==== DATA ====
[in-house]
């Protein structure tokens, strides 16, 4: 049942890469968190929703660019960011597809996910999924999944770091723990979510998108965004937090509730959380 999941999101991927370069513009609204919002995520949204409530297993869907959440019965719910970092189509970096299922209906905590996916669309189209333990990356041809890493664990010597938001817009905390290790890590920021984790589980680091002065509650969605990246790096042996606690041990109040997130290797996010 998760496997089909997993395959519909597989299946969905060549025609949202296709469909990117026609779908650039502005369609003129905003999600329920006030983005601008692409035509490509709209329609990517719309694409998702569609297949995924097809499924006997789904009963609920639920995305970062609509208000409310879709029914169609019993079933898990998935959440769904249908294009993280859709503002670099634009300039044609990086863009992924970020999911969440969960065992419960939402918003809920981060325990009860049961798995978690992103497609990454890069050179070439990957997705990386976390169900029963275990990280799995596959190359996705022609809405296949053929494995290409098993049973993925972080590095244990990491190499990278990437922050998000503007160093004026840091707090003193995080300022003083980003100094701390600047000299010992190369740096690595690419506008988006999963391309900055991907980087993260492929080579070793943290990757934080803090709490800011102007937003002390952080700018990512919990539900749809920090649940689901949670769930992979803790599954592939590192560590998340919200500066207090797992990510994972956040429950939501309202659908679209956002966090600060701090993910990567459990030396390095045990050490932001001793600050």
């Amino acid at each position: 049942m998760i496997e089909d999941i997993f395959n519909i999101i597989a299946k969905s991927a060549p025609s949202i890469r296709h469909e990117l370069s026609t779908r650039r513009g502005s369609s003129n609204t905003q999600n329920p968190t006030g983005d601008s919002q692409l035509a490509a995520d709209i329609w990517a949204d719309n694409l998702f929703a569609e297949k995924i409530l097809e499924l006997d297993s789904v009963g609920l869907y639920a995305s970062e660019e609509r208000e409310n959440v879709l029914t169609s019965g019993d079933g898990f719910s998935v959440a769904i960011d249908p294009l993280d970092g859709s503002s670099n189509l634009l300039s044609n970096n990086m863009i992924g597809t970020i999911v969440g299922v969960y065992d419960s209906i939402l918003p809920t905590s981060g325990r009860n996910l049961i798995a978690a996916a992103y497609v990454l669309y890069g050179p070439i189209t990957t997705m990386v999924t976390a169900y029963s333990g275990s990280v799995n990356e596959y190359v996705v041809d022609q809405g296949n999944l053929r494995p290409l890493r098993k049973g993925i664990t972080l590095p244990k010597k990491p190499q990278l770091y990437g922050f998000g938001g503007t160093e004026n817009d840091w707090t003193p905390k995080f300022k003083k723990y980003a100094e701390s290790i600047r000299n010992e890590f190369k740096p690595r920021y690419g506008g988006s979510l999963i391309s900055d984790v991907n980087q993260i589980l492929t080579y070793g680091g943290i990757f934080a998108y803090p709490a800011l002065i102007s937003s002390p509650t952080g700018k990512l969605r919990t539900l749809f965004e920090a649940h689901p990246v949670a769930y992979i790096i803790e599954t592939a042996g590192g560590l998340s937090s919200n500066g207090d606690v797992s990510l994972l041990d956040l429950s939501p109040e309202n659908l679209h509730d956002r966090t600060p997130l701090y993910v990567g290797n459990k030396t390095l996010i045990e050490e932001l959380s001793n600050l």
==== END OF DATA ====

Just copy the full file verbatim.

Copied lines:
[in-house]
């Protein structure tokens, strides 16, 4: 049942890469968190929703660019960011597809996910999924999944770091723990979510998108965004937090509730959380 999941999101991927370069513009609204919002995520949204409530297993869907959440019965719910970092189509970096299922209906905590996916669309189209333990990356041809890493664990010597938001817009905390290790890590920021984790589980680091002065509650969605990246790096042996606690041990109040997130290797996010 998760496997089909997993395959519909597989299946969905060549025609949202296709469909990117026609779908650039502005369609003129905003999600329920006030983005601008692409035509490509709209329609990517719309694409998702569609297949995924097809499924006997789904009963609920639920995305970062609509208000409310879709029914169609019993079933898990998935959440769904249908294009993280859709503002670099634009300039044609990086863009992924970020999911969440969960065992419960939402918003809920981060325990009860049961798995978690992103497609990454890069050179070439990957997705990386976390169900029963275990990280799995596959190359996705022609809405296949053929494995290409098993049973993925972080590095244990990491190499990278990437922050998000503007160093004026840091707090003193995080300022003083980003100094701390600047000299010992190369740096690595690419506008988006999963391309900055991907980087993260492929080579070793943290990757934080803090709490800011102007937003002390952080700018990512919990539900749809920090649940689901949670769930992979803790599954592939590192560590998340919200500066207090797992990510994972956040429950939501309202659908679209956002966090600060701090993910990567459990030396390095045990050490932001001793600050």
């Amino acid at each position: 049942m998760i496997e089909d999941i997993f395959n519909i999101i597989a299946k969905s991927a060549p025609s949202i890469r296709h469909e990117l370069s026609t779908r650039r513009g502005s369609s003129n609204t905003q999600n329920p968190t006030g983005d601008s919002q692409l035509a490509a995520d709209i329609w990517a949204d719309n694409l998702f929703a569609e297949k995924i409530l097809e499924l006997d297993s789904v009963g609920l869907y639920a995305s970062e660019e609509r208000e409310n959440v879709l029914t169609s019965g019993d079933g898990f719910s998935v959440a769904i960011d249908p294009l993280d970092g859709s503002s670099n189509l634009l300039s044609n970096n990086m863009i992924g597809t970020i999911v969440g299922v969960y065992d419960s209906i939402l918003p809920t905590s981060g325990r009860n996910l049961i798995a978690a996916a992103y497609v990454l669309y890069g050179p070439i189209t990957t997705m990386v999924t976390a169900y029963s333990g275990s990280v799995n990356e596959y190359v996705v041809d022609q809405g296949n999944l053929r494995p290409l890493r098993k049973g993925i664990t972080l590095p244990k010597k990491p190499q990278l770091y990437g922050f998000g938001g503007t160093e004026n817009d840091w707090t003193p905390k995080f300022k003083k723990y980003a100094e701390s290790i600047r000299n010992e890590f190369k740096p690595r920021y690419g506008g988006s979510l999963i391309s900055d984790v991907n980087q993260i589980l492929t080579y070793g680091g943290i990757f934080a998108y803090p709490a800011l002065i102007s937003s002390p509650t952080g700018k990512l969605r919990t539900l749809f965004e920090a649940h689901p990246v949670a769930y992979i790096i803790e599954t592939a042996g590192g560590l998340s937090s919200n500066g207090d606690v797992s990510l994972l041990d956040l429950s939501p109040e309202n659908l679209h509730d956002r966090t600060p997130l701090y993910v990567g290797n459990k030396t390095l996010i045990e050490e932001l959380s001793n600050l």